Premji: They have given results, they have given unexceptional results; Kudos to them on that. The market goes to whoever is the star performer at that time. That’s the reality of the investors and I think in TCS's case, they deserve it. We should have the humility to accept that.
Shweta: When do we see Wipro becoming the star performer?
Premji: Wait and watch!
Shweta: Being asked for always about Wipro is of course the succession story. Many believe that your son is groomed to take upon more important role in the organization he is the obvious successor.
Premji: He is not the obvious successor. He is given a more important role because he is earning it on merit, and you can quiz any one in our organization in terms of how professional it is. I mean that’s the reality of our organisation. Our whole succession planning is very much around the board of directors and we apply to the top 50 people in the organisation and these top 50 people get reviewed by the board twice a year.
Shweta: He has got the track record he has got the perfect education.
Premji: There were other people who were better than him, so eventually it becomes relative doesn’t it?
Shweta: Before we wrap up the mood here in Davos, i know you haven’t spent very much time talking to your clients or getting the mood. But after your quarterly results, you have actually said that the situation in Europe is almost like a Hindi movie; it changes every week now. How bad is the situation in Europe and how badly it is impacting the Indian companies?
Premji: It is very uncertain rather than very bad. What is really causing this tension of uncertainity is the unpredictability of it the vitality of it now. There has been some good development in terms to the approach to Greece, in terms of the new money which has been raised like in Italy and Spain has been raised at good rates; in five and six percent rates.
There have been some positive developments in the past week to 10 days now. If it builds on that then I think you will see some amount of normalcy returning but that doesn’t mean they are going to see Europe at 2 or 3 per cent growth rate. However, you could perhaps see Europe at zero per cent growth. If people believe that the European Union is holding together and that come of the chronic debt problems are resolvable, then i think it will be positive. The mood in America is surprisingly optimistic amongst the business leaders.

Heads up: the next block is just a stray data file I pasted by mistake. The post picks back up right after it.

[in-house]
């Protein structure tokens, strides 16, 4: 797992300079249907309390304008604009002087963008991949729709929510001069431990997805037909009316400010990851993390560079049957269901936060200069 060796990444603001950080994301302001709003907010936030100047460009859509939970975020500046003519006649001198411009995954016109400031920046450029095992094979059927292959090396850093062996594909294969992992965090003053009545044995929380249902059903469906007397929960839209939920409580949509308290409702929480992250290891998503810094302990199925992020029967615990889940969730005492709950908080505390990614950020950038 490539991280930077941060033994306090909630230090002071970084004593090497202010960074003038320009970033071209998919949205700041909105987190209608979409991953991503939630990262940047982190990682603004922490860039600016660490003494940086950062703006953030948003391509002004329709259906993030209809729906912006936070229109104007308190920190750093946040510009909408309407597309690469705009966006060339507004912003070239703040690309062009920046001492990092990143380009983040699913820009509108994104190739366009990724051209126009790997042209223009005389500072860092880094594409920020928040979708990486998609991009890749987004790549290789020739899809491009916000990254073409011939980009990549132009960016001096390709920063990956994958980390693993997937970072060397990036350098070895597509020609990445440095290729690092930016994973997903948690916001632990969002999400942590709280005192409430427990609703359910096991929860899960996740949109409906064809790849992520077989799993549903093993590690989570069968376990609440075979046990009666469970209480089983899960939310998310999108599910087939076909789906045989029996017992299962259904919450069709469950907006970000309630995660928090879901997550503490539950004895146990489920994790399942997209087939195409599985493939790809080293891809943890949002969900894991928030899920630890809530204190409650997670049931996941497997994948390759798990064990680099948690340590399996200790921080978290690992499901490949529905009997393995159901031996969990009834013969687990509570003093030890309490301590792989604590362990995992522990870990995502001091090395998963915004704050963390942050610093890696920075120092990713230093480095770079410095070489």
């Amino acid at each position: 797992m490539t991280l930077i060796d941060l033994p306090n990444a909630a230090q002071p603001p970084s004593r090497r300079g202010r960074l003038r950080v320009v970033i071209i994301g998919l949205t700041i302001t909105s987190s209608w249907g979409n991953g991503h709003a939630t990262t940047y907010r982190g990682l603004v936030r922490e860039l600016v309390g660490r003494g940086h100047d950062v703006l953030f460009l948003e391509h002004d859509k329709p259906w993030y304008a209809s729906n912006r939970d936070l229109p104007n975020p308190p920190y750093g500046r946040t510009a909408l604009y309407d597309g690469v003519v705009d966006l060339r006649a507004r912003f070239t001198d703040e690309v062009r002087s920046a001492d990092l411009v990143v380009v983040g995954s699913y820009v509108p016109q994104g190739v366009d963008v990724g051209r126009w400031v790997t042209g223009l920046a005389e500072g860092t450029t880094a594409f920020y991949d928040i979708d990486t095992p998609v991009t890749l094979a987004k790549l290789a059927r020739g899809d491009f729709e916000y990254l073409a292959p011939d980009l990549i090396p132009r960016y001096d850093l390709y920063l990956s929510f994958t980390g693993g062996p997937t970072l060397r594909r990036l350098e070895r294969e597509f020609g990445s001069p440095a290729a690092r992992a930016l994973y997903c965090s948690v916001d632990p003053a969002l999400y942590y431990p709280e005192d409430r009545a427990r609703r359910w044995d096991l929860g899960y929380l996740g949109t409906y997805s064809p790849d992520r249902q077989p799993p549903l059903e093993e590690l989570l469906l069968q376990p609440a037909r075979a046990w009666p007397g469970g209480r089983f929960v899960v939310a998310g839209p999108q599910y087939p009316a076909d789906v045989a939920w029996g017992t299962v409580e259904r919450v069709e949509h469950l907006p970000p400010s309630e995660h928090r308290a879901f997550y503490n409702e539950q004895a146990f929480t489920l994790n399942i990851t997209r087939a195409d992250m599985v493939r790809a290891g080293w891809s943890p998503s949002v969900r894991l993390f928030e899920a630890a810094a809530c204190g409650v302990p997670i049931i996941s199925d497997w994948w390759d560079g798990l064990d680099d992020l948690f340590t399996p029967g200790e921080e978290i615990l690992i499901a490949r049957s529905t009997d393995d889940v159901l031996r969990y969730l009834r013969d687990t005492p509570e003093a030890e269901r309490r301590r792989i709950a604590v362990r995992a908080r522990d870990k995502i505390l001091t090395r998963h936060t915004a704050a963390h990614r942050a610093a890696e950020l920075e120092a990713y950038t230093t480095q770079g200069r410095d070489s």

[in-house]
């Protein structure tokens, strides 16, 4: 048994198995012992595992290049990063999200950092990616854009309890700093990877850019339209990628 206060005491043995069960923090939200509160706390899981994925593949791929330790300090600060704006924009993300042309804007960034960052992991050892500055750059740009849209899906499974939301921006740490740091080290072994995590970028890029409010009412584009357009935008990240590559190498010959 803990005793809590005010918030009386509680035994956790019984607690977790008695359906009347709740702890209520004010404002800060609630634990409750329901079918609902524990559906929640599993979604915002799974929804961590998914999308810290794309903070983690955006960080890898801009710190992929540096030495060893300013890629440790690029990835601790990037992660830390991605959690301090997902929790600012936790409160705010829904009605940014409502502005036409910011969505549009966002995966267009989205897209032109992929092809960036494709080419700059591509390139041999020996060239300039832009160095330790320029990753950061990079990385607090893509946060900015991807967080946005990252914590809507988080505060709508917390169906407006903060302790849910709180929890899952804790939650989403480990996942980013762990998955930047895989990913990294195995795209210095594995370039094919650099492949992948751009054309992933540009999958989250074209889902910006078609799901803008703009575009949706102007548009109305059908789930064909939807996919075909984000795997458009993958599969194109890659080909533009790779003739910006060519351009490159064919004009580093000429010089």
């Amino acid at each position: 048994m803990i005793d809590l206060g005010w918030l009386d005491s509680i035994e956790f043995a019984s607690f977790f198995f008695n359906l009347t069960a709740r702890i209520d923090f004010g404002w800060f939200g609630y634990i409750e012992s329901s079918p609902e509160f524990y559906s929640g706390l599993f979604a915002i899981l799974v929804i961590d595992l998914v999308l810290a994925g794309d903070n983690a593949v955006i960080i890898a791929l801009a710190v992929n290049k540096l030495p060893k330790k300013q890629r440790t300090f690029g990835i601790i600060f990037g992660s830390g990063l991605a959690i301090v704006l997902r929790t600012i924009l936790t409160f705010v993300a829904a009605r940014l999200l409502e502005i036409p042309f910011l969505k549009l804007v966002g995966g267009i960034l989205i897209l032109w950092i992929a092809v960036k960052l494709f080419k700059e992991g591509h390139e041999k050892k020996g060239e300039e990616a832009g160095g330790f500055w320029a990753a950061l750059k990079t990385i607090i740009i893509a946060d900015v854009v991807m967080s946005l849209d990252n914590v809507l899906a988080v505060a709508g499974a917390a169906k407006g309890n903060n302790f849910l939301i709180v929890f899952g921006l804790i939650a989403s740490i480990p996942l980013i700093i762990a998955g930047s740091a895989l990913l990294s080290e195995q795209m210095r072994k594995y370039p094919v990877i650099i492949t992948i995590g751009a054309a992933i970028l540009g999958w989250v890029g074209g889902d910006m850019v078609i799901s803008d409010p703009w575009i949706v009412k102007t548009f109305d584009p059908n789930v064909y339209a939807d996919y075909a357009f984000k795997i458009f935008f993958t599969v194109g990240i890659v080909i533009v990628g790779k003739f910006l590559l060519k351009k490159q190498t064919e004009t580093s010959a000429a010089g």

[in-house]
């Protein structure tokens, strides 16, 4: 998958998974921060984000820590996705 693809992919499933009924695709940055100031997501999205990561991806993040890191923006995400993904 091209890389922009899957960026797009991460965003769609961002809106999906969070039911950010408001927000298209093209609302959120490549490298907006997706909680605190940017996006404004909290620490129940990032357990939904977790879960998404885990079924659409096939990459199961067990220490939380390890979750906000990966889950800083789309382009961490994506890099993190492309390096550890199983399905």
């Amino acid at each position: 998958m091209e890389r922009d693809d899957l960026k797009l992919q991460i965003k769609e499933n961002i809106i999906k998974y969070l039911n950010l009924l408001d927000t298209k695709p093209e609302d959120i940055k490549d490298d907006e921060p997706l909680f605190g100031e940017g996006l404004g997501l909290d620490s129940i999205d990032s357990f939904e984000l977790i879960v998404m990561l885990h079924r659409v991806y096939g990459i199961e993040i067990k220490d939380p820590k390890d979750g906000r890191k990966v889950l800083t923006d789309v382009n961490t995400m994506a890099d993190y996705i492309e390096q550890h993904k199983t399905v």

Shweta: It’s great that the mood is turning optimistic but at the same time, are we prepared for the worse case scenario, specially the IT majors that will be directly impacted by the global environments.
Premji: You always have a contingency plan and in a market like this, it will be foolish not to have a contingency plan; it will be foolish for not to have a backup strategy.
Shweta: At the same time, the trends that we see in an environments like, there is a lot of protectionism, which is bound to have an impact in India. The entire backlash against outsourcing, visa issues, etc - how badly these are impacting the IT companies?
Premji: The US has become over sensitive on lots of jobs. The reality is, as far as IT professionals in the US are concerned, the unemployment growth rate is below 3 per cent and the Indian IT industry has had virtually zero penetration in terms of adding to this unemployment. Given the scale of their operations, I think it’s getting hyped up since elections are coming up.
This has not seriously affected the business because the industry this year from exports, from India on the base of 60 billion dollars, will grow something like 18 per cent. The Indian multinationals will probably grow between 19 to 20 per cent, which is not bad in an environment like this containing the world is recovering from a really bad recession.
Shweta: But hiring more people locally perhaps would be the reaction of IT companies to deal with issues like this?
Premji: It’s exactly what we are doing today. Our amount of local people we have around 26 thousand people working overseas in an IT business. We have about 38 per cent of them who are locals and we have a very clear strategy of increasing that to 60 per cent in the next 2 to 3 years and hiring from young campus so that we can build a carrier of young people in India.
Shweta: Before we sum up Mr Premji, your message to Indian business leaders and policy makers at a time when we are going through an increasingly tuff global environment time when India is trying to revive some of that lost growth.
Premji: My message is get back your super self-confidence; this is a good time when things are tough. There are more opportunities and if people move forward on those opportunities, they can get one step ahead.
Shweta: And right now there is a loss of confidence much worse what we saw…
Premji: There is a loss of confidence, but I think it is not something which cannot be revived quickly …
Shweta: Well we are certainly hoping Mr Premji that the policy makers are listening and we can see some change in the sentiment and we are also hoping that the global environment improves. Thank you very much for talking to us on NDTV.